I am, however, surprised at Britain having a relatively high rating, even if we are only the 16th most democratic country according to the survey. Successive governments since Thatcher have followed America in legislating for the benefit of rich corporations. John Major’s administration was notorious for its corporate sleaze, while Blair did everything he could to increase the dominance of leaders of industry over the machinery of government, appointing managing directors like David Sainsbury to important government posts.
I also take issue with Bernie Sanders and Jeremy Corbyn being described as ‘populists’. Populism usually denotes right-wing demagogues, who offer their followers a false democracy, pretending to represent working class interests while at the same time standing for a range of policies, including racism, which harm their working class followers. The examples are Trump and the Republicans in the US, and the Tories and UKIP over here. Corbyn and Sanders aren’t populists, because they genuinely represent the working and lower middle classes hurt by neoliberalism. They also aren’t at all racist. In fact, both are quite definitely anti-racism and discrimination, despite the smears of the Israel lobby. What they do represent is a threat to the corporate domination of the established left-wing parties, such as the Clintonite Democrats in America and the Blairites in the Labour party over here. And thus Sanders and Corbyn are smeared as ‘populists’ by the neoliberal elite determined to misrepresent itself as occupying the moderate centre ground, when they are as responsible as the right-wing parties for establishing the power of the major corporations at the expense of the electorate.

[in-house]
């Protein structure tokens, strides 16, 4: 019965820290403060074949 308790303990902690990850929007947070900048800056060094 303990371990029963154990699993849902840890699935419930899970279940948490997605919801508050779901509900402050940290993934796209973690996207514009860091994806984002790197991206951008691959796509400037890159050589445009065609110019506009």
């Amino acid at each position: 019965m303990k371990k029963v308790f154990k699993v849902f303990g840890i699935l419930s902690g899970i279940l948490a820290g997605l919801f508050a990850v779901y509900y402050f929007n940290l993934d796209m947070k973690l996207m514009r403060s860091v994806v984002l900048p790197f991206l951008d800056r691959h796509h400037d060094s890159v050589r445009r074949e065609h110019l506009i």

On both sides of the Atlantic, people need to wake up to the decline in the quality of democracy caused by neoliberalism and corporate power, and fight back. We need to curb corporate donations and the appointment of managing directors to political office, so that our governments represent us, not big business.